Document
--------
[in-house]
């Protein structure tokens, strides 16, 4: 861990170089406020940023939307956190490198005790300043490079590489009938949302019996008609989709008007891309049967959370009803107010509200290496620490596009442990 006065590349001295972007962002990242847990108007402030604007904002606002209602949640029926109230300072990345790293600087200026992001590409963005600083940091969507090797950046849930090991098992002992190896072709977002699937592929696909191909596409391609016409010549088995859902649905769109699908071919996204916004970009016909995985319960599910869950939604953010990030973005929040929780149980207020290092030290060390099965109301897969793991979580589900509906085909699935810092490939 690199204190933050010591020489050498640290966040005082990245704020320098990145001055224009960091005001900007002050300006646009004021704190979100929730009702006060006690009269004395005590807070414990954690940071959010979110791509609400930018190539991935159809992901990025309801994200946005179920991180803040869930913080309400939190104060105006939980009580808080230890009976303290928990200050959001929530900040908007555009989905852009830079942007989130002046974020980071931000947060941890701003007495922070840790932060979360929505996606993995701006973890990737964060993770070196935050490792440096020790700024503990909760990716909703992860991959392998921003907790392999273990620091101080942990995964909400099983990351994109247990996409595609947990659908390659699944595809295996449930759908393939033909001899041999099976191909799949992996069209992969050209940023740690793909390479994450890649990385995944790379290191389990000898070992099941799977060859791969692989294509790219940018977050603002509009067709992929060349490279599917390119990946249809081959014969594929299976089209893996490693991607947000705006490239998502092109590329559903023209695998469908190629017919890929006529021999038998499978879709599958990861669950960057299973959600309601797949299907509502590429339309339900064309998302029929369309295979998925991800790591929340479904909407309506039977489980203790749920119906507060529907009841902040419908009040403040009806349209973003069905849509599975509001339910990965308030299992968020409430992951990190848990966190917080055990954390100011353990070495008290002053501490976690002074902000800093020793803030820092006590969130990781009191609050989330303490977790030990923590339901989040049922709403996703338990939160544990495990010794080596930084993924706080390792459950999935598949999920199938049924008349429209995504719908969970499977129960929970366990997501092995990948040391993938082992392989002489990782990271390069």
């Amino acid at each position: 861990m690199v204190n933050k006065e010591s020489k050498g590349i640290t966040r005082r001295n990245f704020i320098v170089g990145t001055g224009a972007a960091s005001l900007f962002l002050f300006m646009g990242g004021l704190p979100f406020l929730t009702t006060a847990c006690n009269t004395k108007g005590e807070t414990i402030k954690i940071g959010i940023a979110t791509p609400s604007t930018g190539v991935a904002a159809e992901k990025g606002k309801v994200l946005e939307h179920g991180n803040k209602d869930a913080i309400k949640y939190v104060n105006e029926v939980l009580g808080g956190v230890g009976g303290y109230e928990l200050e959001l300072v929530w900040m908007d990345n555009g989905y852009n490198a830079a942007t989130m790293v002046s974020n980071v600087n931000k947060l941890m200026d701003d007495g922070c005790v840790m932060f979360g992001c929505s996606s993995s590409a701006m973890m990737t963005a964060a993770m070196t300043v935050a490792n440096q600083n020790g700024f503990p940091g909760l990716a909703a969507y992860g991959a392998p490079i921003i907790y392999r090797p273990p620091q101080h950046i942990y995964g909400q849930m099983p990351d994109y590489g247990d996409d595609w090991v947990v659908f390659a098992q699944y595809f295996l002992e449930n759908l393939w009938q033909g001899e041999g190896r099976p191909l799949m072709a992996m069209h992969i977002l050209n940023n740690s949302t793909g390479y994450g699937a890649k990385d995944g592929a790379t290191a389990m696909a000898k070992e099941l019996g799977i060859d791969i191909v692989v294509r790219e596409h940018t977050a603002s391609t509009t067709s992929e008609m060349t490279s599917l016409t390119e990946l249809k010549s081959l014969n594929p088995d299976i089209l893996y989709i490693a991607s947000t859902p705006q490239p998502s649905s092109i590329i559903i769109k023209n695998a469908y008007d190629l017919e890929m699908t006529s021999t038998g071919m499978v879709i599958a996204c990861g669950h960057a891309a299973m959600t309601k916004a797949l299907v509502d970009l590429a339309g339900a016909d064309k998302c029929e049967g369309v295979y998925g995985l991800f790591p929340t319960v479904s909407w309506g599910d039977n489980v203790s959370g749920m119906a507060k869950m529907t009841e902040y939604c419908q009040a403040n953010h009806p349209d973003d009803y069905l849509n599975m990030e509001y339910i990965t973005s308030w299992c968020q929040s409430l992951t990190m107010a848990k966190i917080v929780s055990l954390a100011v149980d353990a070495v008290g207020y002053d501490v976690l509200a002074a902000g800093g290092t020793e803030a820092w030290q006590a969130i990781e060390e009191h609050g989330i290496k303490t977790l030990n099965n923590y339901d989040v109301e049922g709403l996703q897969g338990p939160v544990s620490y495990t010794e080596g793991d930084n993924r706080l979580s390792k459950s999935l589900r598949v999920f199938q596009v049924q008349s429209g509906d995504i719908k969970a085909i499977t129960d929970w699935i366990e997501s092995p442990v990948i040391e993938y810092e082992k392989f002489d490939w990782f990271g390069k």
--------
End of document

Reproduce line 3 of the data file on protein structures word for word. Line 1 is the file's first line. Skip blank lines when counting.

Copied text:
């Amino acid at each position: 861990m690199v204190n933050k006065e010591s020489k050498g590349i640290t966040r005082r001295n990245f704020i320098v170089g990145t001055g224009a972007a960091s005001l900007f962002l002050f300006m646009g990242g004021l704190p979100f406020l929730t009702t006060a847990c006690n009269t004395k108007g005590e807070t414990i402030k954690i940071g959010i940023a979110t791509p609400s604007t930018g190539v991935a904002a159809e992901k990025g606002k309801v994200l946005e939307h179920g991180n803040k209602d869930a913080i309400k949640y939190v104060n105006e029926v939980l009580g808080g956190v230890g009976g303290y109230e928990l200050e959001l300072v929530w900040m908007d990345n555009g989905y852009n490198a830079a942007t989130m790293v002046s974020n980071v600087n931000k947060l941890m200026d701003d007495g922070c005790v840790m932060f979360g992001c929505s996606s993995s590409a701006m973890m990737t963005a964060a993770m070196t300043v935050a490792n440096q600083n020790g700024f503990p940091g909760l990716a909703a969507y992860g991959a392998p490079i921003i907790y392999r090797p273990p620091q101080h950046i942990y995964g909400q849930m099983p990351d994109y590489g247990d996409d595609w090991v947990v659908f390659a098992q699944y595809f295996l002992e449930n759908l393939w009938q033909g001899e041999g190896r099976p191909l799949m072709a992996m069209h992969i977002l050209n940023n740690s949302t793909g390479y994450g699937a890649k990385d995944g592929a790379t290191a389990m696909a000898k070992e099941l019996g799977i060859d791969i191909v692989v294509r790219e596409h940018t977050a603002s391609t509009t067709s992929e008609m060349t490279s599917l016409t390119e990946l249809k010549s081959l014969n594929p088995d299976i089209l893996y989709i490693a991607s947000t859902p705006q490239p998502s649905s092109i590329i559903i769109k023209n695998a469908y008007d190629l017919e890929m699908t006529s021999t038998g071919m499978v879709i599958a996204c990861g669950h960057a891309a299973m959600t309601k916004a797949l299907v509502d970009l590429a339309g339900a016909d064309k998302c029929e049967g369309v295979y998925g995985l991800f790591p929340t319960v479904s909407w309506g599910d039977n489980v203790s959370g749920m119906a507060k869950m529907t009841e902040y939604c419908q009040a403040n953010h009806p349209d973003d009803y069905l849509n599975m990030e509001y339910i990965t973005s308030w299992c968020q929040s409430l992951t990190m107010a848990k966190i917080v929780s055990l954390a100011v149980d353990a070495v008290g207020y002053d501490v976690l509200a002074a902000g800093g290092t020793e803030a820092w030290q006590a969130i990781e060390e009191h609050g989330i290496k303490t977790l030990n099965n923590y339901d989040v109301e049922g709403l996703q897969g338990p939160v544990s620490y495990t010794e080596g793991d930084n993924r706080l979580s390792k459950s999935l589900r598949v999920f199938q596009v049924q008349s429209g509906d995504i719908k969970a085909i499977t129960d929970w699935i366990e997501s092995p442990v990948i040391e993938y810092e082992k392989f002489d490939w990782f990271g390069k």